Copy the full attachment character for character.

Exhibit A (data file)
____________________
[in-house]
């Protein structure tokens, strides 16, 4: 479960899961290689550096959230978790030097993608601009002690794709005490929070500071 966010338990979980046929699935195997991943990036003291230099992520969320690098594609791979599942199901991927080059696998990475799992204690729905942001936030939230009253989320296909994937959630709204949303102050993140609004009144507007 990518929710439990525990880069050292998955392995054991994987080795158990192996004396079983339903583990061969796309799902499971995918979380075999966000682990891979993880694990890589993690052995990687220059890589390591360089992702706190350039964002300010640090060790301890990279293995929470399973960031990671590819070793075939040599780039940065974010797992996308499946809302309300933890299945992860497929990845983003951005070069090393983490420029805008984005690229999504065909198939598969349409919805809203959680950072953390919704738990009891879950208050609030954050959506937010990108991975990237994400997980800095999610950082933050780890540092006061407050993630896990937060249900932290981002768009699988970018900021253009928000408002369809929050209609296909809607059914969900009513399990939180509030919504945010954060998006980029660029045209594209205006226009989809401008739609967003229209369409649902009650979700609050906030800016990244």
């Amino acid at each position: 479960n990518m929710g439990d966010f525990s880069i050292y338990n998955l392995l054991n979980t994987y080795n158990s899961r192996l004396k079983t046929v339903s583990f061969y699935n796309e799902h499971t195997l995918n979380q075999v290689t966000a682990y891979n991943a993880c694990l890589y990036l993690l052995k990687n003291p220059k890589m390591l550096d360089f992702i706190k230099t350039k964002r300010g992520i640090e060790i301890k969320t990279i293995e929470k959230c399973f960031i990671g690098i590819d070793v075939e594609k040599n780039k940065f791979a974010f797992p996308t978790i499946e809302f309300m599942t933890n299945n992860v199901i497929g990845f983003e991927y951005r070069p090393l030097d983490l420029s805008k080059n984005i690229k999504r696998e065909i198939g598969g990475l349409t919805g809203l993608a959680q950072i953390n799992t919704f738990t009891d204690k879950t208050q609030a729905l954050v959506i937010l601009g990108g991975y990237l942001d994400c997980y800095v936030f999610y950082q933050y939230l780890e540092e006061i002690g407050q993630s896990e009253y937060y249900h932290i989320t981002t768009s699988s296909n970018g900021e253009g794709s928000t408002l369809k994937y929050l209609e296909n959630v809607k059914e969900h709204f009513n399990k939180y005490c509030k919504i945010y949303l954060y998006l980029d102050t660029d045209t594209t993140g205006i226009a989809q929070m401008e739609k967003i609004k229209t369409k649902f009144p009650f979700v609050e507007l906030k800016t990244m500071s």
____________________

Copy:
[in-house]
């Protein structure tokens, strides 16, 4: 479960899961290689550096959230978790030097993608601009002690794709005490929070500071 966010338990979980046929699935195997991943990036003291230099992520969320690098594609791979599942199901991927080059696998990475799992204690729905942001936030939230009253989320296909994937959630709204949303102050993140609004009144507007 990518929710439990525990880069050292998955392995054991994987080795158990192996004396079983339903583990061969796309799902499971995918979380075999966000682990891979993880694990890589993690052995990687220059890589390591360089992702706190350039964002300010640090060790301890990279293995929470399973960031990671590819070793075939040599780039940065974010797992996308499946809302309300933890299945992860497929990845983003951005070069090393983490420029805008984005690229999504065909198939598969349409919805809203959680950072953390919704738990009891879950208050609030954050959506937010990108991975990237994400997980800095999610950082933050780890540092006061407050993630896990937060249900932290981002768009699988970018900021253009928000408002369809929050209609296909809607059914969900009513399990939180509030919504945010954060998006980029660029045209594209205006226009989809401008739609967003229209369409649902009650979700609050906030800016990244």
């Amino acid at each position: 479960n990518m929710g439990d966010f525990s880069i050292y338990n998955l392995l054991n979980t994987y080795n158990s899961r192996l004396k079983t046929v339903s583990f061969y699935n796309e799902h499971t195997l995918n979380q075999v290689t966000a682990y891979n991943a993880c694990l890589y990036l993690l052995k990687n003291p220059k890589m390591l550096d360089f992702i706190k230099t350039k964002r300010g992520i640090e060790i301890k969320t990279i293995e929470k959230c399973f960031i990671g690098i590819d070793v075939e594609k040599n780039k940065f791979a974010f797992p996308t978790i499946e809302f309300m599942t933890n299945n992860v199901i497929g990845f983003e991927y951005r070069p090393l030097d983490l420029s805008k080059n984005i690229k999504r696998e065909i198939g598969g990475l349409t919805g809203l993608a959680q950072i953390n799992t919704f738990t009891d204690k879950t208050q609030a729905l954050v959506i937010l601009g990108g991975y990237l942001d994400c997980y800095v936030f999610y950082q933050y939230l780890e540092e006061i002690g407050q993630s896990e009253y937060y249900h932290i989320t981002t768009s699988s296909n970018g900021e253009g794709s928000t408002l369809k994937y929050l209609e296909n959630v809607k059914e969900h709204f009513n399990k939180y005490c509030k919504i945010y949303l954060y998006l980029d102050t660029d045209t594209t993140g205006i226009a989809q929070m401008e739609k967003i609004k229209t369409k649902f009144p009650f979700v609050e507007l906030k800016t990244m500071s």